The Week Ahead: 3-9 June 2018

The Week Ahead: 3-9 June 2018

The G7 meets in Canada as EU and North America struggle with US tariffs. Swiss monetary referendum potentially complicates markets. New Spanish government grapples with nationalist challenges. All in The Week Ahead.


CANADA: G7 meets as EU and North America struggle with US tariffs

  • This Friday, members of the G7 will meet in La Malbaie, Quebec to discuss global macroeconomic issues. Similar to last year’s G7 summit in Italy, this year’s summit is likely to be overwhelmed by the U.S. government’s actions before and during the sumit. Last year, the G7 summit in Italy was marked by the United States refusing to sign on to a G7 commitment to meet its climate change commitments. This year, the G7 summit is likely to be marked almost entirely by the Trump administration’s decision last week to levy tariffs on aluminum and steel from 5 of the 6 other G7 countries: Canada, Italy, Germany, France, and the UK (Japan was not included in the announcement).
  • Particularly galling to the other G7 states, the enactment of these tariffs was under the auspices of national security, and Canada is one of America’s closest allies and the G7 EU states are NATO allies. Canada and the EU have already responded to the tariffs with retaliation, as has Mexico. Canada has indicated it will place retaliatory tariffs on U.S. aluminum and steel, and the EU has responded with tariffs on U.S. alcohol, motorcycles, jeans, juices, and peanut butter (all of which are designed to hit US regions with particular political sensitivities for the Republican Party, like Wisconsin and Kentucky).GRI Take:  It is unlikely that either side will back down during the summit, though comments from leaders may inform whether either side intends to escalate. A few days ago the EU announced its own escalation by bringing a WTO case against the United States on its tariff action.

SWITZERLAND: Monetary referendum may complicate financial markets

  • This Sunday, Swiss voters will decide whether to vote in favor of a referendum that will make the Swiss National Bank the sole source of money from Switzerland, removing the ability of commercial banks to extend credit. The initiative, Vollgedd, is not expected to pass, though polling has been limited. However, even the possibility of the referendum passing has led to swings in money markets, particularly impacting the Swiss franc.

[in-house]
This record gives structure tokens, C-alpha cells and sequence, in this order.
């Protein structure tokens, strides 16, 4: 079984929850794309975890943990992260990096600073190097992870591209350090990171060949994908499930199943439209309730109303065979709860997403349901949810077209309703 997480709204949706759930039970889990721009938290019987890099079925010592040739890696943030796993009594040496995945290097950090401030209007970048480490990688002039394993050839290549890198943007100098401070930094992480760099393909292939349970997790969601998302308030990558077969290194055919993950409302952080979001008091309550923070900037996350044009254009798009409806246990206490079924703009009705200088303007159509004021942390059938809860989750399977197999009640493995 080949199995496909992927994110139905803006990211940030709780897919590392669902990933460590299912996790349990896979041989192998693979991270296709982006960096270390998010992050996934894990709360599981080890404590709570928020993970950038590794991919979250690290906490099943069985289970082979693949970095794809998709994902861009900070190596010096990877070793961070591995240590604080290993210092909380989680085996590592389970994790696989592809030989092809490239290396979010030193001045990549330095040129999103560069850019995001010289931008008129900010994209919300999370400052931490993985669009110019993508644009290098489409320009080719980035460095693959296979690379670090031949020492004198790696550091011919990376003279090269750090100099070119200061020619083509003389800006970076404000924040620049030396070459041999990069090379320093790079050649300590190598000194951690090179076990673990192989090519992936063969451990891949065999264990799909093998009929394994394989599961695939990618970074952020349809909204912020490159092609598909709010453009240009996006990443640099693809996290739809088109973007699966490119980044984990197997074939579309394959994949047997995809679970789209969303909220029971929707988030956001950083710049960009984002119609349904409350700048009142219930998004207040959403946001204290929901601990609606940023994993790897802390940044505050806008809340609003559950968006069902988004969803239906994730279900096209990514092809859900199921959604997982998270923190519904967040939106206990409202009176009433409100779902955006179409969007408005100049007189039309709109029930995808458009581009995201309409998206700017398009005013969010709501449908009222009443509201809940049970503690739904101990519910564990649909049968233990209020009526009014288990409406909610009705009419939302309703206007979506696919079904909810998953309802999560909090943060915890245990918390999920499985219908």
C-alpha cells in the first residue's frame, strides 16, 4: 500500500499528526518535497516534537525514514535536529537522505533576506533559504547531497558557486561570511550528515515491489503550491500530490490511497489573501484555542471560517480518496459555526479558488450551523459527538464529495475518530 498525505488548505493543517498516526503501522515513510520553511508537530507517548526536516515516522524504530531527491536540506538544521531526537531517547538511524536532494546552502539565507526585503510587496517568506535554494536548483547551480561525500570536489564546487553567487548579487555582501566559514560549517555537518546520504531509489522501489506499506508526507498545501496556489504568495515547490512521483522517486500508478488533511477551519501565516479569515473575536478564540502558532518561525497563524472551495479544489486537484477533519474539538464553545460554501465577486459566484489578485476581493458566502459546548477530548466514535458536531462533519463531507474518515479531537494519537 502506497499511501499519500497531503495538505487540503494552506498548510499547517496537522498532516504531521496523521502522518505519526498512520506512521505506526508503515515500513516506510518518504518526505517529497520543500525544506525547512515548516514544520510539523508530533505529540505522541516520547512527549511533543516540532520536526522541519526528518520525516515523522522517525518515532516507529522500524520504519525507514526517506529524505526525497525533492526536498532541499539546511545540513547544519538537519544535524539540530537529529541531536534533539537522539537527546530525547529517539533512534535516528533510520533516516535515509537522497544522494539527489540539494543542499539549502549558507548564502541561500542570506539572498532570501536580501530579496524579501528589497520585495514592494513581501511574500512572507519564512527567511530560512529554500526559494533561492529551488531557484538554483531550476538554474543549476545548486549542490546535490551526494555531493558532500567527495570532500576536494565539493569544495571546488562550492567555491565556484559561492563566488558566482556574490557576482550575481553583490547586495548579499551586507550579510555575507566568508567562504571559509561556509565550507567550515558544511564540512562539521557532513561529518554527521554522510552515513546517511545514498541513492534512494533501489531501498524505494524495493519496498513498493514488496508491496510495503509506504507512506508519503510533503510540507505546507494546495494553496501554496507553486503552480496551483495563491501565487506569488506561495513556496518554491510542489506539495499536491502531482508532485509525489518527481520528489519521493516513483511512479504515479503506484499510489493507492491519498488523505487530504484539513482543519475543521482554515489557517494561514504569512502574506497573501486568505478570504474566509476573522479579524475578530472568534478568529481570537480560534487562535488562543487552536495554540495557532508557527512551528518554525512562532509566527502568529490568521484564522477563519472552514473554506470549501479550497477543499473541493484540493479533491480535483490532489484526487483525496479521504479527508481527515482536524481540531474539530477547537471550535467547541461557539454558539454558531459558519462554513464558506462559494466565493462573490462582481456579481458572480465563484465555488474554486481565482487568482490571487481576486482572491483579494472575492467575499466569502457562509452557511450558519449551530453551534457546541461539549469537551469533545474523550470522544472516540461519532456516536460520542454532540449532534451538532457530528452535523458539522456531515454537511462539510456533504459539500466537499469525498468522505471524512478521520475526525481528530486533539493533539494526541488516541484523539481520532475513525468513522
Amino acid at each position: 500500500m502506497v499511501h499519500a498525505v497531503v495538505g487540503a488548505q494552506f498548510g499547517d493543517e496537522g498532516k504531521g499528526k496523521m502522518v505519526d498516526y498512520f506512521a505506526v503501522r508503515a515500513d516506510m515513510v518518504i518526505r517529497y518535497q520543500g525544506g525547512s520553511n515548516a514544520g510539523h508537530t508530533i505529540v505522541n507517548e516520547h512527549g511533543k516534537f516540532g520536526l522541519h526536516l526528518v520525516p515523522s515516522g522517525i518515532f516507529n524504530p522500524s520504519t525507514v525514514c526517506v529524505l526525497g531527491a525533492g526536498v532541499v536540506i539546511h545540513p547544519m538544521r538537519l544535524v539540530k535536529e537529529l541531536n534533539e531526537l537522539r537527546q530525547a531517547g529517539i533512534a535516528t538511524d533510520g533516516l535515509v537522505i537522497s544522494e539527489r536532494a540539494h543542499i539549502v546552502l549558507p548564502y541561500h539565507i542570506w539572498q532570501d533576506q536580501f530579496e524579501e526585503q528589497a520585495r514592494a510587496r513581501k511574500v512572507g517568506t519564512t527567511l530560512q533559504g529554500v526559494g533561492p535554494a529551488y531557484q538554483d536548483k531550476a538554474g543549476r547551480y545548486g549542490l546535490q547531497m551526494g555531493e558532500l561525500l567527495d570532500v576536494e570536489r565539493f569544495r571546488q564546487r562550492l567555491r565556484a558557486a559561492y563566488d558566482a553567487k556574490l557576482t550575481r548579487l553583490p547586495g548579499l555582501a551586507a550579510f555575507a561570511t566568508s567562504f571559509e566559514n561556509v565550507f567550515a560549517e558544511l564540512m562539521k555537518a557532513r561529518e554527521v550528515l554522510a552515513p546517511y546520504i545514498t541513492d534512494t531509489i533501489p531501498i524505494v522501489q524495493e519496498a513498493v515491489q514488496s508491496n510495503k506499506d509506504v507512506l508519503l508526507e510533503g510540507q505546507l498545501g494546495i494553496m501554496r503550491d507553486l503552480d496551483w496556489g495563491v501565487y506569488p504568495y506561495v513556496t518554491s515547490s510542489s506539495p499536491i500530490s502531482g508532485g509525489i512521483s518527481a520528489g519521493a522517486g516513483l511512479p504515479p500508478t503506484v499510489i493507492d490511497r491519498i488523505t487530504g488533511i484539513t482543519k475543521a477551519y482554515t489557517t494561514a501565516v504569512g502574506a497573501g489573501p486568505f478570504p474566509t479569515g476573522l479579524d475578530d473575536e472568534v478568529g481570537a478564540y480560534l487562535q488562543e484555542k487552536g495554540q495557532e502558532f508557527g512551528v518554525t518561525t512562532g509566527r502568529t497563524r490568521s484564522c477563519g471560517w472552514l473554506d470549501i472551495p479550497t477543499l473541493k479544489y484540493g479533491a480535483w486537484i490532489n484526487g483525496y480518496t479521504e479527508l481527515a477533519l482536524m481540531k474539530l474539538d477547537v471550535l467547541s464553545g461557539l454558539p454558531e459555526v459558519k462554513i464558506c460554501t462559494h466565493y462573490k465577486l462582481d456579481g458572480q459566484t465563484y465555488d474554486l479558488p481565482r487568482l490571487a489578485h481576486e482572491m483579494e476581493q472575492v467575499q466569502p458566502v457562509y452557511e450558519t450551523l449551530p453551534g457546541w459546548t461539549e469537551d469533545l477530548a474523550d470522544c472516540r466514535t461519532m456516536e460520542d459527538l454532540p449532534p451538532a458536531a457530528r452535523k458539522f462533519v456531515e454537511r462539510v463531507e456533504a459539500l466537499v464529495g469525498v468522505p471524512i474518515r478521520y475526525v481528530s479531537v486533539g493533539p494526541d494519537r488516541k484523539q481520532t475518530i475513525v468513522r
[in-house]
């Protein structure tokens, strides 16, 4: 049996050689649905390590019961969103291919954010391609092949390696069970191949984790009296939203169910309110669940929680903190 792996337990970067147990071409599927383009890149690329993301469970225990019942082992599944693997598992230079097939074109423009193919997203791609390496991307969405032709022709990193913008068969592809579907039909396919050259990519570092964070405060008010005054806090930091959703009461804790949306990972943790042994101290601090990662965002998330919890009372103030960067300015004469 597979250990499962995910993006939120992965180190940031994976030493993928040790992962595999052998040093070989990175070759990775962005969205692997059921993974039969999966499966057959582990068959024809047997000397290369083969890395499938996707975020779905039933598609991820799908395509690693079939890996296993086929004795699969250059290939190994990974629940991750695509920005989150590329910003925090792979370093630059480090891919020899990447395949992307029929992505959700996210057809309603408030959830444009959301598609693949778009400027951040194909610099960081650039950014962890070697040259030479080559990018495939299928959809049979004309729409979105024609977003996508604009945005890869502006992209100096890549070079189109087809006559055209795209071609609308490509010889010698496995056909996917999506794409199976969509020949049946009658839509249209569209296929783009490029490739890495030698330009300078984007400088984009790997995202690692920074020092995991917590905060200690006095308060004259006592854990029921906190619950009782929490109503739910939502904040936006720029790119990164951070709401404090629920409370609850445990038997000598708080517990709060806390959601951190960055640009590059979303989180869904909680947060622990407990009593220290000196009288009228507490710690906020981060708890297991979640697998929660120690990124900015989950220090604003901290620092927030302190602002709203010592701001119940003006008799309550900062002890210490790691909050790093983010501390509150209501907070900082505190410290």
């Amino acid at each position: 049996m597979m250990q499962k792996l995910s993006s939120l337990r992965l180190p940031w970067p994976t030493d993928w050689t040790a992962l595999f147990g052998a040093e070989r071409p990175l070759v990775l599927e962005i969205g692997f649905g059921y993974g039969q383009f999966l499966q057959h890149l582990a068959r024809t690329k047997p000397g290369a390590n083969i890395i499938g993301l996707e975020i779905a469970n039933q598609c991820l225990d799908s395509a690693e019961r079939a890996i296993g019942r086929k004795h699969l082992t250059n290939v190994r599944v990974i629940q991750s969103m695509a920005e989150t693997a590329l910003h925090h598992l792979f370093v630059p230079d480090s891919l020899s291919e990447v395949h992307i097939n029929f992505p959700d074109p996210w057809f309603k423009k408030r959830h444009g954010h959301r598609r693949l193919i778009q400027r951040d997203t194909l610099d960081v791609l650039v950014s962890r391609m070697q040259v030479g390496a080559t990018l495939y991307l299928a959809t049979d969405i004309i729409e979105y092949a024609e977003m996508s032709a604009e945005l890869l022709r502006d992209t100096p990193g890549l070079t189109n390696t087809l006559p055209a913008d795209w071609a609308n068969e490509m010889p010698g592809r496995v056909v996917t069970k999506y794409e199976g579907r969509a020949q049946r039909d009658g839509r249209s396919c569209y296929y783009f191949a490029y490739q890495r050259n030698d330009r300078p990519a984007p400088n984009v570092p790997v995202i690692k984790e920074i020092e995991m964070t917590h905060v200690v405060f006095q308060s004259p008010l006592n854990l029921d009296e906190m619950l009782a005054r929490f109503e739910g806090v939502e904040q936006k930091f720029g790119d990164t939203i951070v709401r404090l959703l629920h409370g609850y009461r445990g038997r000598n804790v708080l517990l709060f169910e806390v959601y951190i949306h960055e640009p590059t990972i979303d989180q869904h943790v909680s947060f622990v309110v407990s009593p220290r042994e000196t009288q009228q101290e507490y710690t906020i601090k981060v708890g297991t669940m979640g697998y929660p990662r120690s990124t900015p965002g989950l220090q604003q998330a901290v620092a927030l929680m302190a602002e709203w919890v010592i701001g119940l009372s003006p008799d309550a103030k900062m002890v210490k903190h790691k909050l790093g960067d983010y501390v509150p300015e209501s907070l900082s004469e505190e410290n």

• Markets have also responded to this uncertainty by buying risk-hedges for Swiss stocks and the franc. Should this referendum pass, the Swiss National Bank would be forced to alter the way it enacts monetary policy: rather than steering money supply through interest rate policy decisions, the referendum would compel the SNB to control the amounts of money available to affect interest rates. A UBS report indicated one of the consequences of this would be a restriction of credit and increased costs to take out loans.GRI Take: One poll has put the race at 42-45 for/against, so it’s important to watch out for this referendum, and the likely immediate impact on the Swiss franc and longer term impact on the SNB’s operations.

SPAIN: New government grapple swith nationalist challenges

  • This week, newly inaugurated Spanish prime minister Pedro Sanchez will have to deal with one of the most enduring problems of contemporary Spanish politics: resolving the nationalist challenges of Spain’s major regions (particularly Catalonia). Prime Minister Sanchez indicated a willingness to open dialogue with nationalist groups and political parties, which had been strongly rejected by former Prime Minister Rajoy and has historically been opposed by both the Socialists and the PP. This will become easier (or more difficult, depending on the perspective) with the inauguration of Catalonia’s government, which had been suspended by the Spanish government after its independence referendum.
  • The regional government will now be led by Quim Torra, a close ally of former Catalan president Carles Puigdemont, who may present one of the biggest challenges to Prime Minister Sanchez. With the Sanchez-led minority government indicating a relatively stable consistency with its economic policy, nationalist discussions may become more elevated, and may also introduce instability to the government. With only a minority of Parliament under control of the Socialists, it will rely on some nationalist and regionalist political parties for major legislation.GRI Take: The current government may end up in a similar position to the Conservatives in the UK Parliament: relying on the smaller, regionalist Northern Irish Democratic Unionist Party to form a slim majority, it has had to concede substantial portions of its policy (in this case, the Brexit Ireland border negotiations) in order to maintain a razor-thin level of support. Prime Minister Sanchez may end up in a similar position, placing potentially substantial power in the Catalan regionalist parties. Early indications this week from Torra and Sanchez could provide an indication of this potentially crucial future relationship.

Stay ahead of the news cycle with GRI. Drawing on expert knowledge and local sources, The Week Ahead provides analytical foresight on the consequences of key upcoming political developments.

This edition of The Week Ahead was produced by GRI Senior Analyst Brian Daigle and Senior Editor Luke Iott.

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